Oh, yeah, extremely sad. I mean, I think it’s just hard, you know, some of these conversations require some level of like, meandering, you know, where, and just like, you know, spontaneous, you know, connections. And I think it’s just really hard. Like, you know, if I were to recreate that airspace thing, you know, airspace, let’s say, like, you know, osmosis period, and I did it entirely remotely, it’s not the same, it’s, it feels so much more artificial words, like, Hey, I would like to, like hop on a, like, 30 minute zoom call with you, within the Zoom call, like, needs to have a particular topic or something versus like, just sitting down at a conference and like, you know, grabbing lunch and and this person comes over, then this person comes over, and you just kind of, you know, absorb and, you know, listen, I think it just like really, really hard to create that sort of experience. It’s actually why I think in particular, that like, you know, World of remote actually hampers people earlier in their career the most because like, if you’re sort of mid stage, and you’re like a VP of product at like XYZ company, at that point, like, you know, you may not be actually interested in like building up your skill set anymore, you’re just like, pure execution mode. So yeah, it’s great for like, the VP of product that’s 32 married has two kids, like remote, I totally understand why somebody like that would absolutely love remote. But like the hyper ambitious, 24 year old, like really wants to learn from them, man, it kind of sucks reporting to that VP of product, cuz like, you don’t get as much of the spontaneous interaction. And, you know, if you’re the hyper curious, you know, whatever, you know, 20, whatever I am, you know, nine year old or I don’t remember how old I am 28 year old, you know, venture capitalist that wants to, you know, keep learning via these types of, you know, spontaneous osmosis interactions. You know, I think it’s, you know, I think it’s tough to do that, you know, remotely, to speak of the devil I am, you know, in an in person office right now at ramp, you know, in New York, and surrounded by budget, you know, 20, you know, I read those 21 to 28 year old, hyper ambitious software engineers, product managers, you know, product operations, folks that are just outside of this office. And, you know, I can tell you, these folks are moving a lot faster and learn a lot, a lot more than people that are trying to do the same thing over zoom.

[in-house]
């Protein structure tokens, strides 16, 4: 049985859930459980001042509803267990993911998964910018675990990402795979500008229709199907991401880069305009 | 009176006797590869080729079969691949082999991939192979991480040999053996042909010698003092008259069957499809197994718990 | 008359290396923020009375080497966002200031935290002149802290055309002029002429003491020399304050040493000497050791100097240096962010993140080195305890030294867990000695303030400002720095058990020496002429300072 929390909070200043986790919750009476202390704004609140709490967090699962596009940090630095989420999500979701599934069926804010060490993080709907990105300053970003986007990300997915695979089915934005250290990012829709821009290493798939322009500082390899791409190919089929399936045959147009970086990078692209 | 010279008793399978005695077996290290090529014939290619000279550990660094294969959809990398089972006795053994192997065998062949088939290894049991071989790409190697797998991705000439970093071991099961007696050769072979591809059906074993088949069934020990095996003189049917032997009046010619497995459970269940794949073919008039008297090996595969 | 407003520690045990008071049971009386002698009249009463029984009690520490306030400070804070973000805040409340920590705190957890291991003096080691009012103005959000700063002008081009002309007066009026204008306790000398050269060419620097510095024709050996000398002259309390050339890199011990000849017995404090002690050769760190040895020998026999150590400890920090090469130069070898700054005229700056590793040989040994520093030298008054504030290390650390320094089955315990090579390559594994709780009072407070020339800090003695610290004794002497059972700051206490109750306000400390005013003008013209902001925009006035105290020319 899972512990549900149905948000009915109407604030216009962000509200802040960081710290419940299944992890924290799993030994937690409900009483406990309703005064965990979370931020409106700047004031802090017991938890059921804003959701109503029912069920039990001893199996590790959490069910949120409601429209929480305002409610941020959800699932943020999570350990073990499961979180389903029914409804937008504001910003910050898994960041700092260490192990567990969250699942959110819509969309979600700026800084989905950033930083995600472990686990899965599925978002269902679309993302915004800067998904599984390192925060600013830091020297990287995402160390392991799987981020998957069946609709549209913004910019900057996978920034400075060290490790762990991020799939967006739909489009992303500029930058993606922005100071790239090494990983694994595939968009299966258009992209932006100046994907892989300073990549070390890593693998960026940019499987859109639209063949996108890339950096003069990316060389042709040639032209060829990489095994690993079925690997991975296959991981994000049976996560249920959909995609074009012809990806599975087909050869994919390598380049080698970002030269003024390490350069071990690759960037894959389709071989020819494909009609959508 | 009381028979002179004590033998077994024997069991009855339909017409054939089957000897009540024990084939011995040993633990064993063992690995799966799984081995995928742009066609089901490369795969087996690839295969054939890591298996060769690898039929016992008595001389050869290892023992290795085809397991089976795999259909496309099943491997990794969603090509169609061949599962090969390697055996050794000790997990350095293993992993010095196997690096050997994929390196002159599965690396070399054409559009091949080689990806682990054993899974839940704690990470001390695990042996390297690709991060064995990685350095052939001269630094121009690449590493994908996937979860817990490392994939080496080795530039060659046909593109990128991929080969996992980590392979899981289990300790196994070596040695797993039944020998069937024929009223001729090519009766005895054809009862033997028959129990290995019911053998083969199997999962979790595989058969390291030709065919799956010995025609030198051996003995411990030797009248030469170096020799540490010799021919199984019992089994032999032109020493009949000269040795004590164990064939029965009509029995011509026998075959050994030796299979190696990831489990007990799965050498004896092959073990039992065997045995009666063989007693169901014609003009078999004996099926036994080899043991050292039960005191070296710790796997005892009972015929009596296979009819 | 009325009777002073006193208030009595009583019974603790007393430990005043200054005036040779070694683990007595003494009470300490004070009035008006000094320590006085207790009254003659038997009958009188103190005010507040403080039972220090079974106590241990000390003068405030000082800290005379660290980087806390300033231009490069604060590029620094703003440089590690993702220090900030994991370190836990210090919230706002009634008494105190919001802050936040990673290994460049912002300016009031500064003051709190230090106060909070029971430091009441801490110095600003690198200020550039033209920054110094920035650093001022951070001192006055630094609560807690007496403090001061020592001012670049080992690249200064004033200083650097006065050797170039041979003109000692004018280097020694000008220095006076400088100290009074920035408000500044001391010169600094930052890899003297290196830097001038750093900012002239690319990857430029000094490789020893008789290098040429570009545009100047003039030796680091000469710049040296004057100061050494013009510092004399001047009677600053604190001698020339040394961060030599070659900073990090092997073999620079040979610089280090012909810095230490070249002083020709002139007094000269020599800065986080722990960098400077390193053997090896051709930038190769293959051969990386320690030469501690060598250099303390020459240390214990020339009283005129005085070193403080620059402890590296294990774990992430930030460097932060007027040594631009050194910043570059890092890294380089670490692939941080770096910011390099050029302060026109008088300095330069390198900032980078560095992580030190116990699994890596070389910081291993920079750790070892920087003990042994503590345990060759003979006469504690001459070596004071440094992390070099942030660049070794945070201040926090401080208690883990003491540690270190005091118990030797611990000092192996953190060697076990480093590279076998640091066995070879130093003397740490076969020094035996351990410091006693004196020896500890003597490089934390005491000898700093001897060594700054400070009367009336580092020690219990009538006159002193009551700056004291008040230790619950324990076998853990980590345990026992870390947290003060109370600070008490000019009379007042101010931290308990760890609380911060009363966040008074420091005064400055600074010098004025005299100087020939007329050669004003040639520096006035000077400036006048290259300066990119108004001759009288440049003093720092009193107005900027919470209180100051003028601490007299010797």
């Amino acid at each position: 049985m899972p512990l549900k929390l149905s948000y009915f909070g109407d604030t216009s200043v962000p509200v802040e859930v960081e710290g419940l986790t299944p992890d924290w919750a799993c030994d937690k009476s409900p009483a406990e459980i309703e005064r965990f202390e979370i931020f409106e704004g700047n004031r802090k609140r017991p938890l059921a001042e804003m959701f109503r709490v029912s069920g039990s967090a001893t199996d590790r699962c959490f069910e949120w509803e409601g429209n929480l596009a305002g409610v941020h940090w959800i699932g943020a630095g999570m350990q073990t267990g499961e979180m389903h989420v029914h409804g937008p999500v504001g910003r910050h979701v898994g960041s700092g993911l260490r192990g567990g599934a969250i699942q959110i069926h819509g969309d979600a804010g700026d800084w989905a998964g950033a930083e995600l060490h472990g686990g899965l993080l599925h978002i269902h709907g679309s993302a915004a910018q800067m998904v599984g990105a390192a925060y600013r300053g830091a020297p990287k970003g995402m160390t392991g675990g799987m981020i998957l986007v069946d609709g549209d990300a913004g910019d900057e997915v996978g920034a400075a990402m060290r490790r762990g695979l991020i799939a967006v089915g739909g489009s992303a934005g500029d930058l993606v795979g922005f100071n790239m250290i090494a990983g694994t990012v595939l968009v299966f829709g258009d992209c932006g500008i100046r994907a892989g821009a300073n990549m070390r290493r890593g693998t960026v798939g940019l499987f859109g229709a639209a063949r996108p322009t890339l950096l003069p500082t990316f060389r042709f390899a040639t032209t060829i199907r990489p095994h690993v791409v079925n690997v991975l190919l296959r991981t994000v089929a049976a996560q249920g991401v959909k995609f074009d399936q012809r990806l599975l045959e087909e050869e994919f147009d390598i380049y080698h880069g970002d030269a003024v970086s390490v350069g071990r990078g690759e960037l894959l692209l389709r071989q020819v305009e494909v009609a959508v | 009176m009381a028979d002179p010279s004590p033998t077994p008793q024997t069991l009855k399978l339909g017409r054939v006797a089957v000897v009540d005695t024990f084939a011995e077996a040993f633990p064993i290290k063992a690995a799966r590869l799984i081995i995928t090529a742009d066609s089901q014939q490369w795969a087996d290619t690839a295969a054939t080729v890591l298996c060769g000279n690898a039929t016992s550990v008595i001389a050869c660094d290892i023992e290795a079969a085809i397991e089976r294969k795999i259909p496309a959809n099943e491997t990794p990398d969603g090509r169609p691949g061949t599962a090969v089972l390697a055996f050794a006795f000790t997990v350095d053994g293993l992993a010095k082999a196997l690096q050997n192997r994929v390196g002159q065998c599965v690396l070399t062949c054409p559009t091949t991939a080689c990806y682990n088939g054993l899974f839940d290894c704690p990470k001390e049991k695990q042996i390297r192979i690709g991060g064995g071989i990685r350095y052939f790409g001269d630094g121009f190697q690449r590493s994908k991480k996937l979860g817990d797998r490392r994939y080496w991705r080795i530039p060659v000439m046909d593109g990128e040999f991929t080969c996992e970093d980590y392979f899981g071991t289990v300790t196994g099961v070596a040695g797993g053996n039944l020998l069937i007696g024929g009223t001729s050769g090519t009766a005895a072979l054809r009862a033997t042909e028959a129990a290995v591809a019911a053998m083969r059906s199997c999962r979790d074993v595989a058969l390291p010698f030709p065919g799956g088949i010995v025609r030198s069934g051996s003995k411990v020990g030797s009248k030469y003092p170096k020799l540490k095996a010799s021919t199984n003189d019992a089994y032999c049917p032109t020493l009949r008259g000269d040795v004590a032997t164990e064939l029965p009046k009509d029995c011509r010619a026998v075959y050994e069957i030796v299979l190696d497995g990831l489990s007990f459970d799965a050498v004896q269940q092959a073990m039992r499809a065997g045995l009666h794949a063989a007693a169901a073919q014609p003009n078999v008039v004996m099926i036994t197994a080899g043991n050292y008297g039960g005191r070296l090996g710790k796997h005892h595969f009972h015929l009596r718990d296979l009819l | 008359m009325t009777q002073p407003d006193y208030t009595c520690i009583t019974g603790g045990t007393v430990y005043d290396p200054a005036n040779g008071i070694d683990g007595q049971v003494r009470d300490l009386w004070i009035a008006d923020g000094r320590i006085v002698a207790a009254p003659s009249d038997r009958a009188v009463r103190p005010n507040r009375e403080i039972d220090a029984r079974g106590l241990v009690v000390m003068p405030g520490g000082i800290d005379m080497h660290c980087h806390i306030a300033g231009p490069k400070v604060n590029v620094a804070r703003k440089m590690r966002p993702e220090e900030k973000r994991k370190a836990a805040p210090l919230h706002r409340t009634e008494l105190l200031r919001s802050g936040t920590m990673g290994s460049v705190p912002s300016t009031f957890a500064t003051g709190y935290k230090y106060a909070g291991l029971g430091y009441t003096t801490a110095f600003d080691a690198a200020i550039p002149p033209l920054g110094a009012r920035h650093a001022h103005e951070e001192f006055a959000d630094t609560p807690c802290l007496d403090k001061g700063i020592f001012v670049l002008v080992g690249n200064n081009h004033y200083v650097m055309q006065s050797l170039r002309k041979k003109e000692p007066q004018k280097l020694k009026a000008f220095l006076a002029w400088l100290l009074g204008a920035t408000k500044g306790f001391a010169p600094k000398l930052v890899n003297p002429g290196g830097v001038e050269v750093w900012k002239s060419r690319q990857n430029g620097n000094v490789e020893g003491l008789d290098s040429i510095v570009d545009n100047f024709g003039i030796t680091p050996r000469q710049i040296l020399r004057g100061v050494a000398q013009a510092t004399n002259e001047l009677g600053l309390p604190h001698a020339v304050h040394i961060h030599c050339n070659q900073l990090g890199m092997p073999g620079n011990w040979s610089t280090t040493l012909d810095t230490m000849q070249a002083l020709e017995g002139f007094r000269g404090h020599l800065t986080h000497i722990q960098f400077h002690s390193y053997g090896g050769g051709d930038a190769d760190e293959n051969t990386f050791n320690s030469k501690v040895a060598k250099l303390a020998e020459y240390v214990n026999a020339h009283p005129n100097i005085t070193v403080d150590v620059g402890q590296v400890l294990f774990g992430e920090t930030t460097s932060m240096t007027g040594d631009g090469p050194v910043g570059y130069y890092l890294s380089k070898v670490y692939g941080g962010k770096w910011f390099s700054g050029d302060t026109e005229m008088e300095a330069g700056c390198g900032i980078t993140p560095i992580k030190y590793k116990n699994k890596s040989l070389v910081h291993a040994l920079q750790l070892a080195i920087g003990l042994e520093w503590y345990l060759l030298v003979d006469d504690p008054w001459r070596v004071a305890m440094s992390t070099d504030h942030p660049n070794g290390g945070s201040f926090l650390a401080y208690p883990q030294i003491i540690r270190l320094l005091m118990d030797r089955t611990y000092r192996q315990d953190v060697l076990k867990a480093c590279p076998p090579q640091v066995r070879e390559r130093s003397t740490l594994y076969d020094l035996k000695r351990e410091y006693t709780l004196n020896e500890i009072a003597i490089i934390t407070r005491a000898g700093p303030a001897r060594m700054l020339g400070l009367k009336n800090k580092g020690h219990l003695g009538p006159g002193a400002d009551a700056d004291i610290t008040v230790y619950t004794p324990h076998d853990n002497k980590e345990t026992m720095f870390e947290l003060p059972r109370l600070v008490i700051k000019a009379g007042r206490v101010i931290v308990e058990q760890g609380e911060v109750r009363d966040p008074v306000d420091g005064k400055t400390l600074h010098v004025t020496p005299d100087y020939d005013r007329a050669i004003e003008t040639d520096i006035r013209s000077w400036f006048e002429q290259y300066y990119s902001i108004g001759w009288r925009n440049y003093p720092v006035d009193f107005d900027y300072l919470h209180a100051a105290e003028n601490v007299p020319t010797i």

Will Jarvis 12:24
Definitely. Well, it definitely seems like there’s a lot of legibility problems, right. You know, like the, the problems you’re working on, often are difficult to describe and much easier to to kind of understand a person it seems like I’m curious if with Varda, was it a top down approach as an or was it like a, you know, I want to build a company, a space company, then I’m gonna go out and figure out what you know, what’s the best problem I can solve? Or was it you know, maybe I know, manufacturing space, is this huge 25 on the sidewalk? I just need to go get that idea.

Delian 12:54